7 of 8Image
This open-source project might be the geekiest tool on my list, but it’s one I use every day.
I have a PC and a Mac side by side on my desk, each with its own dedicated display. Switching between physical keyboards and mice is annoying. With this utility, I don’t need to think about which keyboard or mouse I’m using—I just move the mouse pointer to the edge of the screen and keep going. It effortlessly moves from the PC display to the Mac and back again. The keyboard follows its focus.
I run the Synergy server on Windows and the Synergy client on the Mac, but you can set it up in the other direction if you prefer. The hidden bonus of Synergy is that it also connects the PC and Mac clipboards, so you can copy a block of text or a link on the Mac and paste it into a program on the PC. Or vice versa.
Of course, you can also share between Windows PCs, and you can have an unlimited number of PCs if that strikes your fancy.
This one is always running.
I have no idea how long I’ve been using Snagit. A long time, certainly more than a decade, probably more than 15 years. Version 1.0 debuted in May 1990—if SnagIt were a human, I could order it a round of drinks as a thank you.
In my daily work, I capture a lot of screenshots. SnagIt offers an exceptional number of ways to customize those screenshots so they help me tell a story. They’re essential in a how-to article, but screen grabs can help tell a news story as well—the screenshots I’ve taken of malware in action on PCs and Macs have been valuable evidence.
Snagit’s one of the few programs I run at startup. In fact, because it’s always running it’s second nature for me to just press PrtScr when I see an error message or anything out of the ordinary.
And then there’s Snagit Image Editor, which lets me do the post-production work more easily. I use it to crop and resize images and to convert image formats. It’s easy to add circles, arrows, highlights, and annotations to an image, or to add effects like torn and faded edges in a cropped section of a screen.
It’s hard to think of too many software companies that have survived as long as TechSmith. And yet this program feels modern. Snagit 10, the current version, was one of the first third-party programs to adopt the ribbon interface, for example.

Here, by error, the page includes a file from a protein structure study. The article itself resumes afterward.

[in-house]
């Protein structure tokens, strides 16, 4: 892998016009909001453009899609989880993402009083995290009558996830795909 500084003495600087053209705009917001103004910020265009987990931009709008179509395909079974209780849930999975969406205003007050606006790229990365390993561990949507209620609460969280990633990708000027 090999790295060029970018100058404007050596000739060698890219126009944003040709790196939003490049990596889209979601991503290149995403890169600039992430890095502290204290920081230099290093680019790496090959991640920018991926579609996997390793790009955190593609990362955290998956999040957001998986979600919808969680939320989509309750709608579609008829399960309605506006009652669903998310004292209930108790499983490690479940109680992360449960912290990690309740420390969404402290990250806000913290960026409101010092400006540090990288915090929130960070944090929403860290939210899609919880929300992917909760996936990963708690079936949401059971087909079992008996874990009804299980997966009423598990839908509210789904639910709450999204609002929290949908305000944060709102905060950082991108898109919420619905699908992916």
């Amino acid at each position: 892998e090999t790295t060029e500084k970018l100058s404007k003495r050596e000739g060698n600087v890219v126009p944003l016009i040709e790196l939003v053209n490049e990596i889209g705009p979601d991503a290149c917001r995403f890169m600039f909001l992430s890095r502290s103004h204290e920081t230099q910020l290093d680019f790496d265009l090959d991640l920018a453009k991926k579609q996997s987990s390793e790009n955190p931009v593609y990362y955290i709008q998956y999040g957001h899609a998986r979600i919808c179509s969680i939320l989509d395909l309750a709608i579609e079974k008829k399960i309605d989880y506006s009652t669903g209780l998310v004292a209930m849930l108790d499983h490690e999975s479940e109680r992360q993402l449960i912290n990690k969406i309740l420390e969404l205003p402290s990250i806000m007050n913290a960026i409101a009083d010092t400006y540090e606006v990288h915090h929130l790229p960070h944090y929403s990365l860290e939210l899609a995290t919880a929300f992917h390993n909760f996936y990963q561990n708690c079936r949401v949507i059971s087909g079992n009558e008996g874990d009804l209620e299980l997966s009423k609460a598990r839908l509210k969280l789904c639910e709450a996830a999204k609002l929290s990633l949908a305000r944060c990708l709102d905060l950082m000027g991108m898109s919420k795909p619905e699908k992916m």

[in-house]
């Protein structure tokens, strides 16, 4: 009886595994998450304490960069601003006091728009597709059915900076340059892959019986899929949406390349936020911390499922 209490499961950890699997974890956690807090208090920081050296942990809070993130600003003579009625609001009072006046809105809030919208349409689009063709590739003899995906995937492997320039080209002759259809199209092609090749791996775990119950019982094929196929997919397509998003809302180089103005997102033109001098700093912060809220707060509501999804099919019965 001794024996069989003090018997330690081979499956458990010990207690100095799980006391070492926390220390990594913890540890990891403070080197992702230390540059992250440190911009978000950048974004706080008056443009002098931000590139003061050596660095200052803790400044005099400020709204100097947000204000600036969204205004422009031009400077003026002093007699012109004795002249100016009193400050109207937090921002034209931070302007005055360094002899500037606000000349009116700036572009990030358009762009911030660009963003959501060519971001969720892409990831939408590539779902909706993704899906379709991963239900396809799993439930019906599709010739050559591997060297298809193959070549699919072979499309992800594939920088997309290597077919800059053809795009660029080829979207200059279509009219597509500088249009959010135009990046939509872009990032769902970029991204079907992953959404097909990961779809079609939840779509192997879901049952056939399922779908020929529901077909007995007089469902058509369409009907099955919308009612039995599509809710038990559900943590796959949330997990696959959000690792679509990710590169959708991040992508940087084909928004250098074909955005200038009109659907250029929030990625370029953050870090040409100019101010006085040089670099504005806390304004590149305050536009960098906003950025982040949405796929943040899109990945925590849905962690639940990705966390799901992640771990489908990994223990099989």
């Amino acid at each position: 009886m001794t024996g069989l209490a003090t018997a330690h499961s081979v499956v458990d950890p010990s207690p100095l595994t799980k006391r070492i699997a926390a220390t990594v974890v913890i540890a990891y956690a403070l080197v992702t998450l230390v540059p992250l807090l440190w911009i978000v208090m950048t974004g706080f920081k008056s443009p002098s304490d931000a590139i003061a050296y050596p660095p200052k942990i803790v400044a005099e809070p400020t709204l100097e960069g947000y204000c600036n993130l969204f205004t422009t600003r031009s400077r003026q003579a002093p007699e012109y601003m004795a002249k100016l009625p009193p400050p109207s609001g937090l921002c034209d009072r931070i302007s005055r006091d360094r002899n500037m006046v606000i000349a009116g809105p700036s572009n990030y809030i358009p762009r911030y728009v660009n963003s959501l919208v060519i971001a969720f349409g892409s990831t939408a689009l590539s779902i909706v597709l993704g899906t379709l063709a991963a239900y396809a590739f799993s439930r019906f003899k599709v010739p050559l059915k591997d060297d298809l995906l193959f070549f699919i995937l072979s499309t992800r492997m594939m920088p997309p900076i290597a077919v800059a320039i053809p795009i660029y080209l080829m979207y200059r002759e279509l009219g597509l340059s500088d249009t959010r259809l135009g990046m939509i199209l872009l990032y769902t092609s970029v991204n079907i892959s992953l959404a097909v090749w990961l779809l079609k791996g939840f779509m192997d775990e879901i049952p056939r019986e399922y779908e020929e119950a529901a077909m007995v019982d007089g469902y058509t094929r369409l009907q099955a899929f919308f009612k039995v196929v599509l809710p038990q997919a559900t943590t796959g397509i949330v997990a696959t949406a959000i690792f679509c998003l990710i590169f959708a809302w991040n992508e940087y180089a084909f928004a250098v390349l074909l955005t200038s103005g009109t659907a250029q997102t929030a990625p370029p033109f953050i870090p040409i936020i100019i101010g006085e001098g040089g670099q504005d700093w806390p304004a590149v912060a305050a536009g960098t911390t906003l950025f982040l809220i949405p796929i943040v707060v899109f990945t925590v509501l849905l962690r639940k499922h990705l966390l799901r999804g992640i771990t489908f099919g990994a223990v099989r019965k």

Maybe in three years I can write something about the 25th anniversary of Snagit.
Price: Free limited version (10 logins), $10/year for RoboForm Everywhere, $30 for RoboForm Desktop
Both programs are still great, but the competition has been good for RoboForm, which stepped up its game dramatically. I’m so impressed, in fact, that I’ve switched back to RoboForm.
RoboForm does everything you would expect from a password manager. You can generate unique, random, impossible-to-guess passwords for web logins, save those username/password combinations in an encrypted file, and have RoboForm fill in the information for you when you return to the website.
You can take your choice of two licensing options:
- RoboForm Everywhere can be installed on as many devices as you own. Your passwords are stored in an encrypted local file and synced to an encrypted file on RoboForm’s servers. Any changes you make on one device are synchronized automatically to other devices. The first year’s subscription is $10; renewals are $20 a year.
- Roboform Desktop can be installed on one PC and saves passwords locally (you can sync changes with other PCs).
I find the RoboForm toolbar easier to use than the LastPass interface, which can be a little too cryptic sometimes.
The program works on PCs and Macs, in all leading browsers, and on iOS and Android devices. Sadly, it doesn’t yet support Windows Phone, a hole in the product lineup that I hope the company will change this year.